In a recent press briefing, White House Press Secretary Jen Psaki confirmed that the Biden Administration’s student loan payment pause is finally ending.
STUDENT LOAN PAYMENTS: Jen Psaki was asked if President Biden will extend the student loan payment pause. pic.twitter.com/F86ZSGtjiK
— Forbes (@Forbes) December 11, 2021
Wearing a dark-colored turtleneck with bizarre clavicular cut-outs, Psaki told reporters that the administration will release more details in the coming weeks. “We will engage directly with federal student loan borrowers to ensure they have the resources they need and are in the appropriate repayment plan,” she said. “We’re still assessing, ah, the impact of the Omicron variant, but a smooth transition back into repayment is a high priority for the administration.”
Payments are due to start being collected again beginning Feb. 4.
In March of 2020, citing the massive unemployment and financial uncertainty being caused by COVID-19 shutdowns, the federal government paused their collection of student loan repayments as well as interest accrual on student loan debt.
According to CBS News, “More than 42 million people had federal student loans of some form as of fall 2021, amounting to nearly $1.6 trillion in student loan debt, according to Education Department data. That includes more than 36 million with direct loans totaling more than $1.35 trillion.”
That’s a lot of debt, and the loss of these payments for the past nearly two years has been considerable. And no, it’s not evil, capitalist Wall Street that suffers that loss — you and I do. This is a great time to remind everyone that, as part of the historic Leftist power grab known as ObamaCare, the student loan industry was nationalized. (I know, I know; what the hell do student loans have to do with healthcare? Nothing. But when you have a fleeting supermajority, you rake in as much power as you can with both hands.)
Mary L. G. Theroux wrote in 2018 in the Independent Institute’s blog, The Beacon:
An often-forgotten provision of Obamacare, a/k/a the Affordable Care Act (ACA), was its take-over of the federal student loan program, with claims that doing so would provide vast financial windfalls to help offset the ACA’s costs: $61 billion over 10 years, according to the Congressional Budget Office (CBO). Before the ACA, about half of federal student loans originated with private lenders while being guaranteed by the government. With the passage of the Act, the government became both the lender and the guarantor.
Got that? The federalization of student loans and subsequent indenture of young, healthy people who had been brainwashed to think they needed a fancy college degree was supposed to pay for part of Obamacare. In a classic only-game-in-town racket, the government borrowed capital at low interest rates, then loaned it out to students at a marked-up rate.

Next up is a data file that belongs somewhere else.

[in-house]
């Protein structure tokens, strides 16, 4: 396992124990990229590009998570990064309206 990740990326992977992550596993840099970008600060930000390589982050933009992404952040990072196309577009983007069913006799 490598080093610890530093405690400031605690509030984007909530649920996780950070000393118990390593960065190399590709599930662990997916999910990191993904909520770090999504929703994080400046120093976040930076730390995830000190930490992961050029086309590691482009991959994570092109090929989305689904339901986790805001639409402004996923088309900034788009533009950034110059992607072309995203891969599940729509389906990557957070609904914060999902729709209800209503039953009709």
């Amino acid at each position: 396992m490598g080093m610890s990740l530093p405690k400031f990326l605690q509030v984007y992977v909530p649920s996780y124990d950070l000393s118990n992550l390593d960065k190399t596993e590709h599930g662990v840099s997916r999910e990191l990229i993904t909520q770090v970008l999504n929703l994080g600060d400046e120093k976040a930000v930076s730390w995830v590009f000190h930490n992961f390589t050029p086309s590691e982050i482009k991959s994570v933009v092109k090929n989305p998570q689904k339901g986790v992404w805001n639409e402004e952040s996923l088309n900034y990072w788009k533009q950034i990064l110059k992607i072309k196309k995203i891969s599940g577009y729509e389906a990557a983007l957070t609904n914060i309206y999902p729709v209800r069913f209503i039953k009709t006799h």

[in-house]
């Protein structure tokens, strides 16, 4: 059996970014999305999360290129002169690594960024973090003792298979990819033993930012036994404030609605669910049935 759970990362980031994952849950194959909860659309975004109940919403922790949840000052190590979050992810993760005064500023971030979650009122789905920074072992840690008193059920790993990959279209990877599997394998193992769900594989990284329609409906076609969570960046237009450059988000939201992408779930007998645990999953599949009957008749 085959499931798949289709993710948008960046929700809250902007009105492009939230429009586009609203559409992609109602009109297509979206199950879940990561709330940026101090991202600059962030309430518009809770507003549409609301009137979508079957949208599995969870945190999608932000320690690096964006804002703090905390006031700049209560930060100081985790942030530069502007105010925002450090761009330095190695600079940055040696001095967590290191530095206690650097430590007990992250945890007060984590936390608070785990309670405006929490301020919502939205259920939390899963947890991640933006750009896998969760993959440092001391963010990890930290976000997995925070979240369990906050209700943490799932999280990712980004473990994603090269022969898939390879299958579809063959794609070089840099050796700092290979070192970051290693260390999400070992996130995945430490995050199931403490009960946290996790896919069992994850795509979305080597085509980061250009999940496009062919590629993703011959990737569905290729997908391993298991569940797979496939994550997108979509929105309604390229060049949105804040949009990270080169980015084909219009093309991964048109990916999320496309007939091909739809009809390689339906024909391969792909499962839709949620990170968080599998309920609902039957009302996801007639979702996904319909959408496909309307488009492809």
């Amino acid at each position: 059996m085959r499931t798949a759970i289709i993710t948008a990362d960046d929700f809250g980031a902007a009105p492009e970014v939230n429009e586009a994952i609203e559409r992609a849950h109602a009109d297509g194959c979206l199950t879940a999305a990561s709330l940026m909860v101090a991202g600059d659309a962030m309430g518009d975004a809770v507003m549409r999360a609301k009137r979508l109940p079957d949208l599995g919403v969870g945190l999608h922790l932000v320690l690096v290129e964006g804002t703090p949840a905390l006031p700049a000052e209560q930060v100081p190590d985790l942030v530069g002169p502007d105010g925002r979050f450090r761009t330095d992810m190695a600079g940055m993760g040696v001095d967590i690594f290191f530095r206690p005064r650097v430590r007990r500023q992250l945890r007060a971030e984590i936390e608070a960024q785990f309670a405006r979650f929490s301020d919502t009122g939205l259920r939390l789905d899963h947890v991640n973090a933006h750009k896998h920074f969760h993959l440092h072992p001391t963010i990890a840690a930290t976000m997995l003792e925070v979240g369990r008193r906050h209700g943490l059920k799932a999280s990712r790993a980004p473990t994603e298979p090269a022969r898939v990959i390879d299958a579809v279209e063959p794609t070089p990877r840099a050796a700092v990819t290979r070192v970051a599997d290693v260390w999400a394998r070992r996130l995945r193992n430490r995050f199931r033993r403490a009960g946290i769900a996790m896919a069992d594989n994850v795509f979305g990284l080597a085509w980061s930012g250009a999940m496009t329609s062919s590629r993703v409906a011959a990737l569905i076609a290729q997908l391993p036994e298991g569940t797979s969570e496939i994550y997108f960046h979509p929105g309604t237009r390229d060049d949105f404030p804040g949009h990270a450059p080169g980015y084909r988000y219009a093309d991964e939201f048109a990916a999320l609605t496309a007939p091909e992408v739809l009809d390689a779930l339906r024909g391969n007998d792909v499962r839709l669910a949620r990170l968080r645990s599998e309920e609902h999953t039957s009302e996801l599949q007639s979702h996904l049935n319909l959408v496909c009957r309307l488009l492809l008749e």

And I’m sure you’ll be shocked — shocked — to learn that student loan repayments did not come anywhere near what they were projected to be.
With the federal government now in charge, millions of Americans have enrolled in the feds’ debt-forgiveness plans for their student loans, draining $11.5 billion from the program in 2015 alone—an eventuality neither politicians giddy to pass the misnamed Affordable Care Act nor the supposedly nonpartisan Congressional Budget Office apparently could foresee.
Thus, the take-over of the federal student loan program, rather than throwing off vast sums of money to cover spiraling healthcare costs, is instead saddling taxpayers with another bail-out: this time, of the rising number of students now failing to repay their loans.
And that was before COVID hit and the government pressed “pause” on loan repayments. This, even as an historical government spending spree on Pharma and WuFlu-related expenses hammered the healthcare system. One’s mind boggles, trying to imagine where the money for all this is coming from.
But for now, at least, the young Americans who are trying to start out their adult lives amid shutdowns, financial unpredictability, and onerous debt will resume paying back what they borrowed — at least, the ones who aren’t eligible for student loan forgiveness (yet). It won’t come close to covering the costs our leviathan government has backed with blue-sky projections of these payments, however. And one way or another we’ll all be bailing out the students who took on unreasonable debt amounts, the posh universities that exploited them by selling them worthless degrees at an insane cost, and the socialized healthcare system that was never adequately paid for to begin with. Redistributionism is an intrinsic part of our interconnected federal programs.
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